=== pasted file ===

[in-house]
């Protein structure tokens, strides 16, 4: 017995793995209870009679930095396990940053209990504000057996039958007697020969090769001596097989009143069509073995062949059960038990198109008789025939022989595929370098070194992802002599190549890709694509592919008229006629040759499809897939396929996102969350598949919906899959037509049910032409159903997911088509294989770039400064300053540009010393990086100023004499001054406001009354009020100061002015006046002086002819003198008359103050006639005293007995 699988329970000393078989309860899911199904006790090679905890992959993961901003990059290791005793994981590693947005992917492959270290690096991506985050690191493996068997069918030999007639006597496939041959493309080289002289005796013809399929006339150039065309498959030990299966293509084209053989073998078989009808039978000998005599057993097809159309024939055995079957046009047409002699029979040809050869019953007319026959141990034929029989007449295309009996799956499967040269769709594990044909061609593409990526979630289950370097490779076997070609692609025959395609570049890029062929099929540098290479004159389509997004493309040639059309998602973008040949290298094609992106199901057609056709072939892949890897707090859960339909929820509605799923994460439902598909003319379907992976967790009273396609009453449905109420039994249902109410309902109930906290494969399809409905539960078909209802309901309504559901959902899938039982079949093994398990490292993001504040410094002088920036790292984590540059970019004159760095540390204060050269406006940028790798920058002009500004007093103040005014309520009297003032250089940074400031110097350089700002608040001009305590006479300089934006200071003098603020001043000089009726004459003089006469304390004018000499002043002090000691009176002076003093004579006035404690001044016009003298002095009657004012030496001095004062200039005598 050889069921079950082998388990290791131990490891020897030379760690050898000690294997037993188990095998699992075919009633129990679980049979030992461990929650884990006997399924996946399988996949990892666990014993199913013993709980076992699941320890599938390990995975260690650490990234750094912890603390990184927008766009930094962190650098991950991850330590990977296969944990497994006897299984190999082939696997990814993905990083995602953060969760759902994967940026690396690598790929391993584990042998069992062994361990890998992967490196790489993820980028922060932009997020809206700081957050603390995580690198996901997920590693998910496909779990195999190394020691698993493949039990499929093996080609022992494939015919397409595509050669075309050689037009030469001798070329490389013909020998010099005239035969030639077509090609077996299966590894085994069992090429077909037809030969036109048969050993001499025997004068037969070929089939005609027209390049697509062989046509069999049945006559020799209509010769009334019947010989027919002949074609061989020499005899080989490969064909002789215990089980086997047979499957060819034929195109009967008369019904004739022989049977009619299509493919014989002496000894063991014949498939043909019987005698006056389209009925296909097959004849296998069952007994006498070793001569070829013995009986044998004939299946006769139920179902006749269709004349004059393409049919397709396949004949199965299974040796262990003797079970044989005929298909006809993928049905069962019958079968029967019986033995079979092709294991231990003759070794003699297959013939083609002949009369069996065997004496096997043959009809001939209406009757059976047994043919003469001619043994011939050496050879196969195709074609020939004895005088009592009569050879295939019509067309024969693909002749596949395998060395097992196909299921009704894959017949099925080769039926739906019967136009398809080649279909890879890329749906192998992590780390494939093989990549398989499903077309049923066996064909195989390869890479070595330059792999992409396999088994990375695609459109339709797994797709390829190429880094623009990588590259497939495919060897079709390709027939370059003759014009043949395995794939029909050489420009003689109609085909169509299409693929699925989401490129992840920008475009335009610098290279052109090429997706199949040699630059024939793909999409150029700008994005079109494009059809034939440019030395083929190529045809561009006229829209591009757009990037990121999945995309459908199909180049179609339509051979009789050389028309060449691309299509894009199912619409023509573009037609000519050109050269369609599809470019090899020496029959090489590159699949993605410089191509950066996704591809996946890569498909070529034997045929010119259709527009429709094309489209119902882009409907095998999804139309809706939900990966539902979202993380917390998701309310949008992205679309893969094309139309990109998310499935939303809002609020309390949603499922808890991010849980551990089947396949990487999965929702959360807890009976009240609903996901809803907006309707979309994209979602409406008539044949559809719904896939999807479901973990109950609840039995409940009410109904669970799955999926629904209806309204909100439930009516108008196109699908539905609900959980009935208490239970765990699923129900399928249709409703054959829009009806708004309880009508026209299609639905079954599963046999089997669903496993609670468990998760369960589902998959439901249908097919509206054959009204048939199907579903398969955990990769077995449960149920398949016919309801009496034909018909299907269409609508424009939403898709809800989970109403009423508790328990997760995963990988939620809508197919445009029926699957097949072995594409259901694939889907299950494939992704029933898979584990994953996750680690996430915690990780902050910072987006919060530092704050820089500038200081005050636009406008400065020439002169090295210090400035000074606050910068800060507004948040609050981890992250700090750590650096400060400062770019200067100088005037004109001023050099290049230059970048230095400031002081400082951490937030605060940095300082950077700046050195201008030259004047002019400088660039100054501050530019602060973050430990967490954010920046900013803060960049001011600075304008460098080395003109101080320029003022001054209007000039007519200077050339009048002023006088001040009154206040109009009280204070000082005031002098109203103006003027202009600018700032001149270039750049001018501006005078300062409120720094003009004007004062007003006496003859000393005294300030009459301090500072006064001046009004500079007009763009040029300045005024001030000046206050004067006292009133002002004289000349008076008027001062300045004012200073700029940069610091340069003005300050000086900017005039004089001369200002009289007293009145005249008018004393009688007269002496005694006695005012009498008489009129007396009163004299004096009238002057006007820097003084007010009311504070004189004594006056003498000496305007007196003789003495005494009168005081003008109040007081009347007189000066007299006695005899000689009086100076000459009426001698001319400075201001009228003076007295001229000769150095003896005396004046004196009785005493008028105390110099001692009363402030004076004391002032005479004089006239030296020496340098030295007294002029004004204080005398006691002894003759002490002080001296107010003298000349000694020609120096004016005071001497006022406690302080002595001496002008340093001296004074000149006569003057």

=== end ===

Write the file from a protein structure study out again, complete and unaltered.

[in-house]
């Protein structure tokens, strides 16, 4: 017995793995209870009679930095396990940053209990504000057996039958007697020969090769001596097989009143069509073995062949059960038990198109008789025939022989595929370098070194992802002599190549890709694509592919008229006629040759499809897939396929996102969350598949919906899959037509049910032409159903997911088509294989770039400064300053540009010393990086100023004499001054406001009354009020100061002015006046002086002819003198008359103050006639005293007995 699988329970000393078989309860899911199904006790090679905890992959993961901003990059290791005793994981590693947005992917492959270290690096991506985050690191493996068997069918030999007639006597496939041959493309080289002289005796013809399929006339150039065309498959030990299966293509084209053989073998078989009808039978000998005599057993097809159309024939055995079957046009047409002699029979040809050869019953007319026959141990034929029989007449295309009996799956499967040269769709594990044909061609593409990526979630289950370097490779076997070609692609025959395609570049890029062929099929540098290479004159389509997004493309040639059309998602973008040949290298094609992106199901057609056709072939892949890897707090859960339909929820509605799923994460439902598909003319379907992976967790009273396609009453449905109420039994249902109410309902109930906290494969399809409905539960078909209802309901309504559901959902899938039982079949093994398990490292993001504040410094002088920036790292984590540059970019004159760095540390204060050269406006940028790798920058002009500004007093103040005014309520009297003032250089940074400031110097350089700002608040001009305590006479300089934006200071003098603020001043000089009726004459003089006469304390004018000499002043002090000691009176002076003093004579006035404690001044016009003298002095009657004012030496001095004062200039005598 050889069921079950082998388990290791131990490891020897030379760690050898000690294997037993188990095998699992075919009633129990679980049979030992461990929650884990006997399924996946399988996949990892666990014993199913013993709980076992699941320890599938390990995975260690650490990234750094912890603390990184927008766009930094962190650098991950991850330590990977296969944990497994006897299984190999082939696997990814993905990083995602953060969760759902994967940026690396690598790929391993584990042998069992062994361990890998992967490196790489993820980028922060932009997020809206700081957050603390995580690198996901997920590693998910496909779990195999190394020691698993493949039990499929093996080609022992494939015919397409595509050669075309050689037009030469001798070329490389013909020998010099005239035969030639077509090609077996299966590894085994069992090429077909037809030969036109048969050993001499025997004068037969070929089939005609027209390049697509062989046509069999049945006559020799209509010769009334019947010989027919002949074609061989020499005899080989490969064909002789215990089980086997047979499957060819034929195109009967008369019904004739022989049977009619299509493919014989002496000894063991014949498939043909019987005698006056389209009925296909097959004849296998069952007994006498070793001569070829013995009986044998004939299946006769139920179902006749269709004349004059393409049919397709396949004949199965299974040796262990003797079970044989005929298909006809993928049905069962019958079968029967019986033995079979092709294991231990003759070794003699297959013939083609002949009369069996065997004496096997043959009809001939209406009757059976047994043919003469001619043994011939050496050879196969195709074609020939004895005088009592009569050879295939019509067309024969693909002749596949395998060395097992196909299921009704894959017949099925080769039926739906019967136009398809080649279909890879890329749906192998992590780390494939093989990549398989499903077309049923066996064909195989390869890479070595330059792999992409396999088994990375695609459109339709797994797709390829190429880094623009990588590259497939495919060897079709390709027939370059003759014009043949395995794939029909050489420009003689109609085909169509299409693929699925989401490129992840920008475009335009610098290279052109090429997706199949040699630059024939793909999409150029700008994005079109494009059809034939440019030395083929190529045809561009006229829209591009757009990037990121999945995309459908199909180049179609339509051979009789050389028309060449691309299509894009199912619409023509573009037609000519050109050269369609599809470019090899020496029959090489590159699949993605410089191509950066996704591809996946890569498909070529034997045929010119259709527009429709094309489209119902882009409907095998999804139309809706939900990966539902979202993380917390998701309310949008992205679309893969094309139309990109998310499935939303809002609020309390949603499922808890991010849980551990089947396949990487999965929702959360807890009976009240609903996901809803907006309707979309994209979602409406008539044949559809719904896939999807479901973990109950609840039995409940009410109904669970799955999926629904209806309204909100439930009516108008196109699908539905609900959980009935208490239970765990699923129900399928249709409703054959829009009806708004309880009508026209299609639905079954599963046999089997669903496993609670468990998760369960589902998959439901249908097919509206054959009204048939199907579903398969955990990769077995449960149920398949016919309801009496034909018909299907269409609508424009939403898709809800989970109403009423508790328990997760995963990988939620809508197919445009029926699957097949072995594409259901694939889907299950494939992704029933898979584990994953996750680690996430915690990780902050910072987006919060530092704050820089500038200081005050636009406008400065020439002169090295210090400035000074606050910068800060507004948040609050981890992250700090750590650096400060400062770019200067100088005037004109001023050099290049230059970048230095400031002081400082951490937030605060940095300082950077700046050195201008030259004047002019400088660039100054501050530019602060973050430990967490954010920046900013803060960049001011600075304008460098080395003109101080320029003022001054209007000039007519200077050339009048002023006088001040009154206040109009009280204070000082005031002098109203103006003027202009600018700032001149270039750049001018501006005078300062409120720094003009004007004062007003006496003859000393005294300030009459301090500072006064001046009004500079007009763009040029300045005024001030000046206050004067006292009133002002004289000349008076008027001062300045004012200073700029940069610091340069003005300050000086900017005039004089001369200002009289007293009145005249008018004393009688007269002496005694006695005012009498008489009129007396009163004299004096009238002057006007820097003084007010009311504070004189004594006056003498000496305007007196003789003495005494009168005081003008109040007081009347007189000066007299006695005899000689009086100076000459009426001698001319400075201001009228003076007295001229000769150095003896005396004046004196009785005493008028105390110099001692009363402030004076004391002032005479004089006239030296020496340098030295007294002029004004204080005398006691002894003759002490002080001296107010003298000349000694020609120096004016005071001497006022406690302080002595001496002008340093001296004074000149006569003057």